Investigating a major scandal that exposes the corrupt relationship between business and politics in South Africa.
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Philippines President Rodrigo Duterte says he believes in the "competence and capability" of women - just not in all aspects of life.
Duterte, who has repeatedly raised the ire of human rights advocates and feminists with his strongman style and tendency to turn the topic of rape into a punchline, drew criticism on Sunday when he asked a female Overseas Filipino Worker (OFW) to kiss him on the lips during a rally in Seoul, South Korea.
The woman says there was "no malice" in the president's kiss, and Presidential Spokesman Harry Roque contends it was a "playful act" in line with Filipino culture. But Duterte's critics - and many Filipino women - found the gesture to be just another example of what they say is his rampant misogyny.
"It would be very, very hard to stand your ground in a hall, a man with pursed lips on one side – a man known for unleashing torrents of abuse at those who displease him – and on the other, a seemingly titillated audience", says journalist and women's rights activist Inday Espina-Varona.
Alongside other feminist activists, Espina-Varona launched a campaign last month to combat what she calls his "macho-fascism", using the hashtag #BabaeAko - or "I am a woman" - to highlight his disregard and displays of "naked power" toward women. Duterte sparked outrage in May for saying the Philippines' next Ombudsman "must not be a politician and, more importantly, not a woman."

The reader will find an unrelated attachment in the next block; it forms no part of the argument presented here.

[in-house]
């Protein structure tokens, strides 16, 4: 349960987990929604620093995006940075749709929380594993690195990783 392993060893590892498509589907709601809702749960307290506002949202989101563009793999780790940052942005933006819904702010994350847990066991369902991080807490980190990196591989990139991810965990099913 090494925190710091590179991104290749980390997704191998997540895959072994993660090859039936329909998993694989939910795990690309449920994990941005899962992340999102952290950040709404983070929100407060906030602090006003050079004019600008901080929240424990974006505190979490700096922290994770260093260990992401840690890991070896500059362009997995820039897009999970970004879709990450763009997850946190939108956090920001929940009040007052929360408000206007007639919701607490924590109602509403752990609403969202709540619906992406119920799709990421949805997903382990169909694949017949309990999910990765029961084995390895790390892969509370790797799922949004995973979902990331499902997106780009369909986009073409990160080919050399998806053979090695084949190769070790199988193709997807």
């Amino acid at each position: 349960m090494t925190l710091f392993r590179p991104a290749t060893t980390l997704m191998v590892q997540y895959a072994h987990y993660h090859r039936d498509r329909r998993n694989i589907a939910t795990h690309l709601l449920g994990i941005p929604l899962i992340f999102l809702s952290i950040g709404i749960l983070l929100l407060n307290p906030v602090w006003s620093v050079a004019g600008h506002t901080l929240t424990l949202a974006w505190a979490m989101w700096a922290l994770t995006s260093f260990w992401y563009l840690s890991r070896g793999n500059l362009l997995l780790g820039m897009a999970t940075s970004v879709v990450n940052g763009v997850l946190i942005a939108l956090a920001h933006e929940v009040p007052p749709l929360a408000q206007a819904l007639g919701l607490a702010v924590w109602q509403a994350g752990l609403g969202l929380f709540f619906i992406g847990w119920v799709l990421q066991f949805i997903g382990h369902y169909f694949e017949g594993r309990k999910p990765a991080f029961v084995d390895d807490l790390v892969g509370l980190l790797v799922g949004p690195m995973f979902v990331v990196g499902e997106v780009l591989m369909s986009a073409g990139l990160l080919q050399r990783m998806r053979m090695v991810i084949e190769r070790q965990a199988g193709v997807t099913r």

The president's administrators have pushed back against the campaign, noting that his behaviour has "always been taken out of context" and disavowing claims of misogyny.
"These allegations are clearly political", says Christopher Go, the president's Special Assistant. "He has high respect for women. In fact, he has pushed for local laws and created programs that uphold women’s rights while he was still mayor of Davao City including the landmark Women Development Code and the creation of the Integrated Gender Development Division of Davao City."
The Stream takes a look at how Filipino women are influencing civil society, and whether President Rodrigo Duterte's outlandish expression is sexist or merely "taken out of context."
On this episode of The Stream, we speak with:
Inday Espina-Varona @indayevarona
Nicole Curato @NicoleCurato
Antonio P. Contreras @tontoncontreras
Professor, Political Science, De La Salle University
Duterte draws criticism for 'Miss Universe' rape joke - Al Jazeera
Duterte kiss during South Korea visit draws disgust - Al Jazeera
Is it dangerous to be a woman in Duterte’s Philippines? - Asian Correspondent
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